There are two ways of looking at Theresa May’s decision to reverse Rona Fairhead’s appointment as BBC chair, thereby effectively dismissing her. The first is benign, reflecting a genuine impatience with David Cameron’s decision to allow Fairhead to move across from the BBC Trust to the new Unitary Board, which will come into effect early next year. But there is another interpretation with worrying implications for the BBC’s global reputation for independence from state control.
The more charitable argument goes like this: Fairhead’s appointment was a unilateral decision by May’s predecessor, which went through no formal consultative process and allowed no other suitable candidates to be considered. It lacked any transparency or accountability and was condemned by the cross-party Culture select committee.
May was therefore marking her new style with a commitment to transparency and due process, starting with one of the most important and high-profile public sector jobs in the country.
Taking charge of Auntie
An altogether more worrying interpretation is that Fairhead was unceremoniously sacked because she had not been personally approved by the new prime minister. She was perceived as part of the ancien régime which May had swept aside on her arrival in Downing Street and – even worse – was supposedly a close ally of George Osborne.
At the Home Office, May was regarded as something of a control freak. Fairhead’s treatment – described as “brutal” by former BBC vice-chair Diane Coyle – was, according to this less charitable argument, the hallmark of a new prime minister intent on imposing her preferred candidate on the most influential media institution in the country.
To be clear, we don’t know which is the accurate interpretation. But this issue is a matter of fundamental importance for both the BBC and the UK for two reasons. First, under the government’s new Charter proposals foreshadowed last year in the government’s White Paper, the unitary board will be the sovereign body of the BBC, making vital strategic decisions about investment, strategy, allocation of funds across services, recruitment to senior positions and sometimes controversial editorial issues.
The new chairman will be the most powerful in BBC history, with the potential for making life very difficult indeed for any director-general with whom he or she takes issue. Moreover, it appears that the new Charter allows for the government-appointed chairman to be involved in appointing the rest of the BBC board. There is therefore the potential for a government hand firmly on the BBC tiller.
Question of trust
That raises the second crucial issue, which will reverberate well beyond the UK’s borders: BBC independence. In Britain, the BBC is one of the most trusted institutions in an increasingly sceptical world where neither print nor online journalism, nor social media such as Facebook or Google, are seen as reliable sources of information.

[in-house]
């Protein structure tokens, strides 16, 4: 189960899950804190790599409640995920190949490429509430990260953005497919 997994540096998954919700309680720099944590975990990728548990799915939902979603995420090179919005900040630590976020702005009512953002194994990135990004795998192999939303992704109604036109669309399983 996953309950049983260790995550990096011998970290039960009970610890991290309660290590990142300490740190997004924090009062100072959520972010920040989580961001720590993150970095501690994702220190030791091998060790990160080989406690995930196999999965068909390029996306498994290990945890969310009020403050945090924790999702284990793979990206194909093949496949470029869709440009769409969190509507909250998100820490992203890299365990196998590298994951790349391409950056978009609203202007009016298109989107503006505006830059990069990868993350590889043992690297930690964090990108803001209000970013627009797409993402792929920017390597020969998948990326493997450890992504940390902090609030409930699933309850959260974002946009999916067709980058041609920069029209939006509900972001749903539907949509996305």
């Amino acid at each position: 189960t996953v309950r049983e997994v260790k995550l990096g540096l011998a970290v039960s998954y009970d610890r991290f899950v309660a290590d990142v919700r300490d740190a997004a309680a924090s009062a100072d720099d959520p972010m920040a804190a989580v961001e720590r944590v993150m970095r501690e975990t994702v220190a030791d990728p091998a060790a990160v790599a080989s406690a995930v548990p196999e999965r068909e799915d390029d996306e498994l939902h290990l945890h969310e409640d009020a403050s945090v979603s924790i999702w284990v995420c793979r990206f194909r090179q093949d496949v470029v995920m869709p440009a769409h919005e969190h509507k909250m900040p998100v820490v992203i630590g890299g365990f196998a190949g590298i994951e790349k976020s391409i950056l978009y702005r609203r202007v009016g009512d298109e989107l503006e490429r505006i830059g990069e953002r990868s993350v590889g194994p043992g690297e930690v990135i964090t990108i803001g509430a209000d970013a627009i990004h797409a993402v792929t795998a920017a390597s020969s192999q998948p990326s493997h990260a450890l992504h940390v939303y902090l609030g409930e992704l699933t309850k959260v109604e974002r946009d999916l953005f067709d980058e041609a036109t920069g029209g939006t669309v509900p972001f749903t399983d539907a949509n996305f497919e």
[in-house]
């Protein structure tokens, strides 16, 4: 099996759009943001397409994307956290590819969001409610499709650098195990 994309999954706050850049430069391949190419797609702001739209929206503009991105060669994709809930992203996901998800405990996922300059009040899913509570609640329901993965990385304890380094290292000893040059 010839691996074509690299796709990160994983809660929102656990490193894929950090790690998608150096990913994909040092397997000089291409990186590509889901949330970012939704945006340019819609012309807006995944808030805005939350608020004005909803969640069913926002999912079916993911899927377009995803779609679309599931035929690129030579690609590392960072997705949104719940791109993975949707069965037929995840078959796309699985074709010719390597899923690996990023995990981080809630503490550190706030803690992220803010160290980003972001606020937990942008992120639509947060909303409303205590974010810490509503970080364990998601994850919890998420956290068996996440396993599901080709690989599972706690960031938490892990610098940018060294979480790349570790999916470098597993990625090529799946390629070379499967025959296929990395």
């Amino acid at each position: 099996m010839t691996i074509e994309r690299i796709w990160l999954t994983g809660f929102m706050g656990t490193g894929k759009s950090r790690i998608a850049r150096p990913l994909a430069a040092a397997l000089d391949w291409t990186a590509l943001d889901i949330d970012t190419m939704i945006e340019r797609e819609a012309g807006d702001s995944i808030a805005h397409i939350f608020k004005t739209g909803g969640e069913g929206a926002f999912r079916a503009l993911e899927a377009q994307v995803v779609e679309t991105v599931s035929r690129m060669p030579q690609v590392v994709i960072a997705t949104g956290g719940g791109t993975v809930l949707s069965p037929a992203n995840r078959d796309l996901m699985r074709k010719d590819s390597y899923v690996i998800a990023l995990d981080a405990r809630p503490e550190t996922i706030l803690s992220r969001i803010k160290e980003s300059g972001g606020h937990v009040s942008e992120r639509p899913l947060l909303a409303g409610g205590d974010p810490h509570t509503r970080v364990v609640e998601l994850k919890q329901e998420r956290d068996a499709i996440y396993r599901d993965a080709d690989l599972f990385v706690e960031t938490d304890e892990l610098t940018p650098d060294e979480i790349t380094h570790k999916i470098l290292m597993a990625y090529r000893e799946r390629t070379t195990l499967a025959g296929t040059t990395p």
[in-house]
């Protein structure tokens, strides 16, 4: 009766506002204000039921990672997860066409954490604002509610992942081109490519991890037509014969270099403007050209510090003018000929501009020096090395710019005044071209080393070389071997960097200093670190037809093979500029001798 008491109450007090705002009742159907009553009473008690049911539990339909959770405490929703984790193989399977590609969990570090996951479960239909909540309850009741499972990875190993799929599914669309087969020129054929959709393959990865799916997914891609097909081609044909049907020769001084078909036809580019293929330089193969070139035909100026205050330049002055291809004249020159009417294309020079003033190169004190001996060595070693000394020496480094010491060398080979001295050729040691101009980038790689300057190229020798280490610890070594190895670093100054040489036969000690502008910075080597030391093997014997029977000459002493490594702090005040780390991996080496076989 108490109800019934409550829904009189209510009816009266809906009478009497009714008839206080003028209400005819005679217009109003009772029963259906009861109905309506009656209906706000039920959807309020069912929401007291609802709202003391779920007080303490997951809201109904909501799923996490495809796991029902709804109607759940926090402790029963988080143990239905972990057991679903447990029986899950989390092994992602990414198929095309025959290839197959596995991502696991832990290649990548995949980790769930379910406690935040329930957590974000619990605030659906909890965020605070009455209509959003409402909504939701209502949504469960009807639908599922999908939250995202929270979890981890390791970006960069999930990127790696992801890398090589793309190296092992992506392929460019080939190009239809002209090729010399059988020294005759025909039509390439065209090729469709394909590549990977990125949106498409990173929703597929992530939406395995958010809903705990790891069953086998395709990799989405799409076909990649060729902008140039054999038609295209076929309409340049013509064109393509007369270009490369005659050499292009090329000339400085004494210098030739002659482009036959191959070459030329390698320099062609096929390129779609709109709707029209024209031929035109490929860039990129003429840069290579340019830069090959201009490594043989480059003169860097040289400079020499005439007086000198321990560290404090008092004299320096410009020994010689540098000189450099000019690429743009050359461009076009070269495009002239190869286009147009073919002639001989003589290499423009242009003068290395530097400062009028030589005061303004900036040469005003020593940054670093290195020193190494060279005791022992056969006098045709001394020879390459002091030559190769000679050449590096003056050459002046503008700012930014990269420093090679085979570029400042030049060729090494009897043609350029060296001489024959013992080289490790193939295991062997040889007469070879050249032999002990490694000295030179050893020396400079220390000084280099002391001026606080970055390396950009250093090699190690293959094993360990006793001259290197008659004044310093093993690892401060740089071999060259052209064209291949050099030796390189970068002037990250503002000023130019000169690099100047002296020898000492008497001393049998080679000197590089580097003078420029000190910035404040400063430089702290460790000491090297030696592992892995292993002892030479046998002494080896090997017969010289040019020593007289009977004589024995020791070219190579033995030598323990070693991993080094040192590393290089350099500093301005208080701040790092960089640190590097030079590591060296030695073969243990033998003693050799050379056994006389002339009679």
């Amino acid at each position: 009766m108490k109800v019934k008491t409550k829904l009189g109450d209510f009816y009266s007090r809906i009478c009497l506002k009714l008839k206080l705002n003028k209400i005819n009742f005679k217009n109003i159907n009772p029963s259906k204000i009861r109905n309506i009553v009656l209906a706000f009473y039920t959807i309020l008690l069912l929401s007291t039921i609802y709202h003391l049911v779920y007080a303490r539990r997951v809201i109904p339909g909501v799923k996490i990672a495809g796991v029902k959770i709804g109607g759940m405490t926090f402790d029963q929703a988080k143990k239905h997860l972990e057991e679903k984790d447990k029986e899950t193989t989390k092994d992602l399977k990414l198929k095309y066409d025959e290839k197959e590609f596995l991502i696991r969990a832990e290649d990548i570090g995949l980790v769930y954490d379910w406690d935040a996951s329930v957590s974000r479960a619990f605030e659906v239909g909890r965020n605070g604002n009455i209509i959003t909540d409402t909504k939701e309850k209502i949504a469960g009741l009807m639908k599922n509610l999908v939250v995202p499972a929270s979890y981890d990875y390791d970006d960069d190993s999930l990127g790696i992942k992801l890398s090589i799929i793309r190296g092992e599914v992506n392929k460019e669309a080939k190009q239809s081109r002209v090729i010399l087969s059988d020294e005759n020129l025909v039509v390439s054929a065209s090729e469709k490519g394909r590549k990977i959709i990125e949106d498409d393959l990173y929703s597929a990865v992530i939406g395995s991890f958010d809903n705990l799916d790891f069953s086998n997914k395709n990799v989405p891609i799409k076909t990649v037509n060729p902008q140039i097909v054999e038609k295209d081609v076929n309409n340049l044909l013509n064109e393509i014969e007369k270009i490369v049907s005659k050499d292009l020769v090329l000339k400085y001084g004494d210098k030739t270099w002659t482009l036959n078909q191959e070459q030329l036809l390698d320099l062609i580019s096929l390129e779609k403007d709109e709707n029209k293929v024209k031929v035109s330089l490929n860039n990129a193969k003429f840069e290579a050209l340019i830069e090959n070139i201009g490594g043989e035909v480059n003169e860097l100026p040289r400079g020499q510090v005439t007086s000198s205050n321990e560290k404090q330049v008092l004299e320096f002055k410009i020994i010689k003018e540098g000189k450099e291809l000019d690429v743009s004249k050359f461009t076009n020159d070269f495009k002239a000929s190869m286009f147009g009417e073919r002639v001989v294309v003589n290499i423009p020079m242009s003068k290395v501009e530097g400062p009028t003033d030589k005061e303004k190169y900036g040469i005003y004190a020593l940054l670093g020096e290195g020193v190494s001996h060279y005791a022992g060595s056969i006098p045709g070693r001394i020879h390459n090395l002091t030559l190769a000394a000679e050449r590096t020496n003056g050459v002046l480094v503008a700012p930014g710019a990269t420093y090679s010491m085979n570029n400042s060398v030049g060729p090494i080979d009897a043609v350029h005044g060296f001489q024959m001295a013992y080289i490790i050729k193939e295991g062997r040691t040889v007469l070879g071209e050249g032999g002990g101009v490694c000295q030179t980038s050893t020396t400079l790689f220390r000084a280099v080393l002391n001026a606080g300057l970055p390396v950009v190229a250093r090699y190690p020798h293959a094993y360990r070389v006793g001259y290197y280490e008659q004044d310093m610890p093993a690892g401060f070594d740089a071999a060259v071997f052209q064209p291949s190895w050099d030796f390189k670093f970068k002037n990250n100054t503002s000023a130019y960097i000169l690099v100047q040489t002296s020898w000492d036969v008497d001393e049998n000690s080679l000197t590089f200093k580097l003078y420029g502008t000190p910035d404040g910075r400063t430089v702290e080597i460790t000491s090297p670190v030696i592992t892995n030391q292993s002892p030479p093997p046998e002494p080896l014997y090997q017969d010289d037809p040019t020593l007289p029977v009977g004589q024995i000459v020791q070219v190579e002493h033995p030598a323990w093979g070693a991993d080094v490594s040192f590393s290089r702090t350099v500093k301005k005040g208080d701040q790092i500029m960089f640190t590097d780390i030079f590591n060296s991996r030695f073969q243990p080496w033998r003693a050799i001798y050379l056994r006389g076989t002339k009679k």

In the rest of the world, the BBC is universally admired as a model of how to run a publicly funded institution in the public interest while remaining wholly separate from the state. Any suggestion that a 90-year history of freedom from state intervention might be compromised by a government determined to impose its preferred candidate will be seized upon by less democratic regimes as justification for their own political power grabs.
So how will we know whether May is acting as a guardian of the public interest or an interfering political opportunist? The answer will lie in the mechanism for appointment of both the new chairman and the four other government appointments – national directors for England, Wales, Scotland and Northern Ireland – of the 14-strong board.
Who will whittle down candidates to a shortlist? How will the selection panel be determined and how independent will it genuinely be? Will candidates be asked to appear in front of an open session of the Culture select committee? Will the selection panel be informed of the secretary of state’s preferred candidates, as former culture secretary John Whittingdale insisted was his right during the public appointments process for a new trustee of the National Portrait Gallery? And, of course, who will make the final decision?
At arms’ length
If the new prime minister wants to reassure her critics, the BBC, and the rest of the world, she has a very simple option: remove the new chairman’s appointment entirely from the political decision-making system. There are precedents for establishing independent appointments bodies guaranteed to be free from any political contamination. We have a Judicial Appointments Commission which appoints senior judges, and there is no suggestion that Britain operates a state-sponsored judiciary. We have the new Press Recognition Panel, established as part of the post-Leveson framework on press self-regulation, which is equally untainted.
So Theresa May has it in her power to send a strong message that her government understands the difference between a public broadcaster protected from political interference and a state broadcaster subject to the whim of political leaders. It would be reassuring to know that the BBC really is safe in her hands – and that the dismissal of Rona Fairhead was principled rather than prejudiced.